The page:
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Most often IMO these problems are related to use of female mold during the build. There's no way to control how well core attaches to outer skin..
Even assuming this is the core ( sorry about that ) of the problem, isn't a female mold how 98% of fibreglass boats (both solid and cored structures) are constructed? If so the warning against cored laminates is certainly justified.
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Old 27-06-2012, 23:00   #230
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Re: Capsize Ratio's

You are correct..
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Old 28-06-2012, 16:24   #231
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Re: Capsize Ratio's

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Cored fibreglass structures have advantages such as lighter weight and better insulation, but they also have drawbacks. The risk of delamination and rot in the core is real. Many people point out, correctly, that if well done the risk of these problems is small, but there have been many respected bulders like Halberg Rassy that have had major problems.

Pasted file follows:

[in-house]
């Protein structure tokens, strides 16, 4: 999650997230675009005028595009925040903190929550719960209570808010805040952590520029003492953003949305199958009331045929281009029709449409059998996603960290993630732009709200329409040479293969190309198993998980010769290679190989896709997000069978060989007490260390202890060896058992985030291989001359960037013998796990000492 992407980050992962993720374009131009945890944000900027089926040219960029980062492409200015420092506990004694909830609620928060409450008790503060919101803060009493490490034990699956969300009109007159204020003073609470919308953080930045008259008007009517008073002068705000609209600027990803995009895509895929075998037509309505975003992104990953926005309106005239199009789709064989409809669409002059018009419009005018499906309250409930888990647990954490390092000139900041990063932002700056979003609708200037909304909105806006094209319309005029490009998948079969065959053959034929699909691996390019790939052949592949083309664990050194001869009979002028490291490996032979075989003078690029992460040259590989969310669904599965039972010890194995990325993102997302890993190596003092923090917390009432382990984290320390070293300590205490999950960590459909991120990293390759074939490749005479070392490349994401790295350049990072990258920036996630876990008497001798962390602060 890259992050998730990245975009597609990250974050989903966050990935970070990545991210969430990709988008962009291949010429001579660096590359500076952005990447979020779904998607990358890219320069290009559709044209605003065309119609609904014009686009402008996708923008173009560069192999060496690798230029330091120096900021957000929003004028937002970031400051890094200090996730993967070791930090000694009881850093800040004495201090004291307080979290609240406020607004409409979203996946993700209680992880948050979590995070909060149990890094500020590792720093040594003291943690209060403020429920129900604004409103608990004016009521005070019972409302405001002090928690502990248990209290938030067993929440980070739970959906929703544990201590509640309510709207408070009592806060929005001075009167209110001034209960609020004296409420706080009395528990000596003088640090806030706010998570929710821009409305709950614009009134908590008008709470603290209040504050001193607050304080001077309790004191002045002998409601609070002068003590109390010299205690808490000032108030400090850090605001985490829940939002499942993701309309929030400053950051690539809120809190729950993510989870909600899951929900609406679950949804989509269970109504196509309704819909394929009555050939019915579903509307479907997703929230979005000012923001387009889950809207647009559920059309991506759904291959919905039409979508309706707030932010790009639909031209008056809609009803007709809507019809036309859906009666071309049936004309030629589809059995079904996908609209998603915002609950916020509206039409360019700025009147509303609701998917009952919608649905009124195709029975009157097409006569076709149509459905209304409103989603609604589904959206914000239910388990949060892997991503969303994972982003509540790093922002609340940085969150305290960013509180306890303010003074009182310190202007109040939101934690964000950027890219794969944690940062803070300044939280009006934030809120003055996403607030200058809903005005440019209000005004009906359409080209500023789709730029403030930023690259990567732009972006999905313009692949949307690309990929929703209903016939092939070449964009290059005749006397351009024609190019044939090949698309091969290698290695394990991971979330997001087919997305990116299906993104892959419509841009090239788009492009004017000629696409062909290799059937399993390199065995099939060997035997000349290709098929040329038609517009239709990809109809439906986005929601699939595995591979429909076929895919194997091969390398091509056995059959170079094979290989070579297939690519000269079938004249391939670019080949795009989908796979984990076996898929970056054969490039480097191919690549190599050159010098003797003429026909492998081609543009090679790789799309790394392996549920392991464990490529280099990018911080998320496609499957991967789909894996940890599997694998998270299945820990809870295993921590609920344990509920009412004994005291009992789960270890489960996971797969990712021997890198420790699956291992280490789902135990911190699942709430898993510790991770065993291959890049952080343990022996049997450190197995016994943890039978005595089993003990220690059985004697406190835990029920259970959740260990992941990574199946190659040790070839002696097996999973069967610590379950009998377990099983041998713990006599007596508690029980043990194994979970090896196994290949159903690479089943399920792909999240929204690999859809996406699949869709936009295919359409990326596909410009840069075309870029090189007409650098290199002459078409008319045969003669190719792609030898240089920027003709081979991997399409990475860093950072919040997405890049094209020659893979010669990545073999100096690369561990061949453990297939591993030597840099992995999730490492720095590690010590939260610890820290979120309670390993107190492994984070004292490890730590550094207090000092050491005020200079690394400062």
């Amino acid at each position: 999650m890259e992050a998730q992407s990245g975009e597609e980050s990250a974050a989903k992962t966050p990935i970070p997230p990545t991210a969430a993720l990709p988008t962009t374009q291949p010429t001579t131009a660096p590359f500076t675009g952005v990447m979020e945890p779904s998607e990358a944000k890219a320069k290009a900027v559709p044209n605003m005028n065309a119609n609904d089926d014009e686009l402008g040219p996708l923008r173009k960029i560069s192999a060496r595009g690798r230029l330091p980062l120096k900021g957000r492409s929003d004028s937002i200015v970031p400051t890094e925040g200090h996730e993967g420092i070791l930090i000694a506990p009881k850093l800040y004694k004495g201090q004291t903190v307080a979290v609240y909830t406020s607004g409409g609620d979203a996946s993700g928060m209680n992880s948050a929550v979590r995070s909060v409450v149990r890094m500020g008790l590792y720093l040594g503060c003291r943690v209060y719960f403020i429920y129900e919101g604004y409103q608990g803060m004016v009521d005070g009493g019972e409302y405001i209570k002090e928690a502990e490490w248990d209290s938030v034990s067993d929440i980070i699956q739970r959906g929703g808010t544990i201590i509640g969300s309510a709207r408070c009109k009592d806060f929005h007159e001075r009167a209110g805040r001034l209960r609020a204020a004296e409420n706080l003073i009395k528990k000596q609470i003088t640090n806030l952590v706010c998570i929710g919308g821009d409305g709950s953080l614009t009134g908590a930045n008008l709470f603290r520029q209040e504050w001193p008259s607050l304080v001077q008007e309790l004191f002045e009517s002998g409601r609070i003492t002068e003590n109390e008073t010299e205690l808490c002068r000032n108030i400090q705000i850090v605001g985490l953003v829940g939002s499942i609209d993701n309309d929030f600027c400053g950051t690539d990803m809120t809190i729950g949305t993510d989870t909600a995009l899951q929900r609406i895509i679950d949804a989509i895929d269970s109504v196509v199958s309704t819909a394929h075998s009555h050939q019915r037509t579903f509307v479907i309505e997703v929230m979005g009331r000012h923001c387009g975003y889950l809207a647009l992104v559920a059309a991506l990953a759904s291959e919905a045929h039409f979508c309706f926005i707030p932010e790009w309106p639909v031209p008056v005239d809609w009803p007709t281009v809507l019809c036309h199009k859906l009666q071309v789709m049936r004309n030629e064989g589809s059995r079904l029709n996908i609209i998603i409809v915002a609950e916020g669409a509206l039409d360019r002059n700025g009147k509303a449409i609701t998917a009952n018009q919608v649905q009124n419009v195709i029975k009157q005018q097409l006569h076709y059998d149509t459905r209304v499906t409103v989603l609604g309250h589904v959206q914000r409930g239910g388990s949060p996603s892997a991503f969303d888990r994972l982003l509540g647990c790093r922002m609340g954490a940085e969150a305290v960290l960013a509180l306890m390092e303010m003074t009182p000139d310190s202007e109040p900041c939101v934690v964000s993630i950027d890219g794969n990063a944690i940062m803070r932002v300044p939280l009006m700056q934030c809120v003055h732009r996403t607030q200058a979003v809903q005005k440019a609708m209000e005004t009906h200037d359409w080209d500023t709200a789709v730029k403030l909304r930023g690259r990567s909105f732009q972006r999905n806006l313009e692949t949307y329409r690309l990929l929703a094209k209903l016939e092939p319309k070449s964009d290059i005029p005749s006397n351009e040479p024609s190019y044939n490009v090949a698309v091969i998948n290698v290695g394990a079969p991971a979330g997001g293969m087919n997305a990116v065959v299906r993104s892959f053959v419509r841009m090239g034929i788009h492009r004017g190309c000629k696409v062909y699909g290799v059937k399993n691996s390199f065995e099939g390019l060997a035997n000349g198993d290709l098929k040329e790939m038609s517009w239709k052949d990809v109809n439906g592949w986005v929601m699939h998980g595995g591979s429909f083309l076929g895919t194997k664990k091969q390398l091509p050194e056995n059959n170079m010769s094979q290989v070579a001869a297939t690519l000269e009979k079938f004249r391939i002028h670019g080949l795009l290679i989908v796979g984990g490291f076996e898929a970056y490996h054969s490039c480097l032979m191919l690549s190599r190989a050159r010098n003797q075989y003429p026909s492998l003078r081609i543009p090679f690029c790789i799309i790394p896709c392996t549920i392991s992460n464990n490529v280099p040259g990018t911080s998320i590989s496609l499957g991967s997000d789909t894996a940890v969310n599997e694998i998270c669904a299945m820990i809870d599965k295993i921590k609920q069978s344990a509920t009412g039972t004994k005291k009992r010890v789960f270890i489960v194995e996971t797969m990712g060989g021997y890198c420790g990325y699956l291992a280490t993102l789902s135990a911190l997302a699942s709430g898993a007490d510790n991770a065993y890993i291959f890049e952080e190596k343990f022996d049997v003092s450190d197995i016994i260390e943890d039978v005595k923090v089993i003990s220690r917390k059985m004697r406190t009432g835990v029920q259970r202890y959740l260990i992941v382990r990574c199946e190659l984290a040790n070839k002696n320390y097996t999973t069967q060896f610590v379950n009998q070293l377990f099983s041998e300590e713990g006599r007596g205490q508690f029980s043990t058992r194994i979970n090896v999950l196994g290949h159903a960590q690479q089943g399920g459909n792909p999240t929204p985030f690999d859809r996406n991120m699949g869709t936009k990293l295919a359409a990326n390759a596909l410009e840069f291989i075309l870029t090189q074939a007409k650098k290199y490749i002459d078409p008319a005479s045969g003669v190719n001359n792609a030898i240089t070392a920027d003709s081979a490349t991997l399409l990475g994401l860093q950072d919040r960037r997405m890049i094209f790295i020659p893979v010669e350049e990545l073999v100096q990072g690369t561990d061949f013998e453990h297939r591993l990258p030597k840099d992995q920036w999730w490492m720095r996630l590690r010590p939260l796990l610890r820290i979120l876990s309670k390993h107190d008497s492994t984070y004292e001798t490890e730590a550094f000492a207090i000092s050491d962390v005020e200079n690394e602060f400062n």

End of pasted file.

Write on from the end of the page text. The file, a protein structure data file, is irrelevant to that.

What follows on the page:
Many crusing sailors would reject a boat with a cored construction below the waterline.

....
You mean, most cruisers would reject a new Halberg Rassy if they could afford one?

How a Hallberg-Rassy hull is built

I don’t think so.

Halberg rassy had some problems with some of the first boats when they decided to built with cored hulls. Now they master the technique and I don’t know of any problem with recent boats.

The reason Halberg Rassy are today much better sailboats than the older ones is because they are lighter (and stronger) and that has to do basically with cored hulls and modern building techniques and materials.